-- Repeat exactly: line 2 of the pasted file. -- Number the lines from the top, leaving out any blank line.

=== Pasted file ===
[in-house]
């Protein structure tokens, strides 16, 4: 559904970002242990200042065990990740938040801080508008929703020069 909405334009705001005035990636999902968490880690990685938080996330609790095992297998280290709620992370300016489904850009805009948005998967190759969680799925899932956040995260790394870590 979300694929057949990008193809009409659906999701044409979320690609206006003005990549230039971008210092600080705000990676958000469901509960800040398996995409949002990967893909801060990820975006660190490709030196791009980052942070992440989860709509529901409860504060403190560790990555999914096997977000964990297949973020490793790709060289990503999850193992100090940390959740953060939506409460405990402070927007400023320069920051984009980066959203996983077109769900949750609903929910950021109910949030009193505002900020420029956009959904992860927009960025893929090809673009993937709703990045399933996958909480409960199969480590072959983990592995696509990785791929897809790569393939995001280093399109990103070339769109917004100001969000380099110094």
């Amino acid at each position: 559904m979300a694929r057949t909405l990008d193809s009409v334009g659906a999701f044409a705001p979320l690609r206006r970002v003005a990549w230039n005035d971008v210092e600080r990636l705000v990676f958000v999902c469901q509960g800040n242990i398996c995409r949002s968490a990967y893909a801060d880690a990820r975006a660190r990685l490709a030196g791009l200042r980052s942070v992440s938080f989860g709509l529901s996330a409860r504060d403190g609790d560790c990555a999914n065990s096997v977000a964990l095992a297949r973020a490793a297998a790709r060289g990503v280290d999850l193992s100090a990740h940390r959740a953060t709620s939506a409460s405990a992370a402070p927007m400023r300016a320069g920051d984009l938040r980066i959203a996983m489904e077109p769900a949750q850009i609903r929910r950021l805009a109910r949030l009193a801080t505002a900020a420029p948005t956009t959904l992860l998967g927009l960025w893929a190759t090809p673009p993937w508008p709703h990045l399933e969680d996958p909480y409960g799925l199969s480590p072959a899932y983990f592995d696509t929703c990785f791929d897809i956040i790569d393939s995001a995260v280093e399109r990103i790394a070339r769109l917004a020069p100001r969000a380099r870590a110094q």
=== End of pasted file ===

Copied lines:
């Protein structure tokens, strides 16, 4: 559904970002242990200042065990990740938040801080508008929703020069 909405334009705001005035990636999902968490880690990685938080996330609790095992297998280290709620992370300016489904850009805009948005998967190759969680799925899932956040995260790394870590 979300694929057949990008193809009409659906999701044409979320690609206006003005990549230039971008210092600080705000990676958000469901509960800040398996995409949002990967893909801060990820975006660190490709030196791009980052942070992440989860709509529901409860504060403190560790990555999914096997977000964990297949973020490793790709060289990503999850193992100090940390959740953060939506409460405990402070927007400023320069920051984009980066959203996983077109769900949750609903929910950021109910949030009193505002900020420029956009959904992860927009960025893929090809673009993937709703990045399933996958909480409960199969480590072959983990592995696509990785791929897809790569393939995001280093399109990103070339769109917004100001969000380099110094």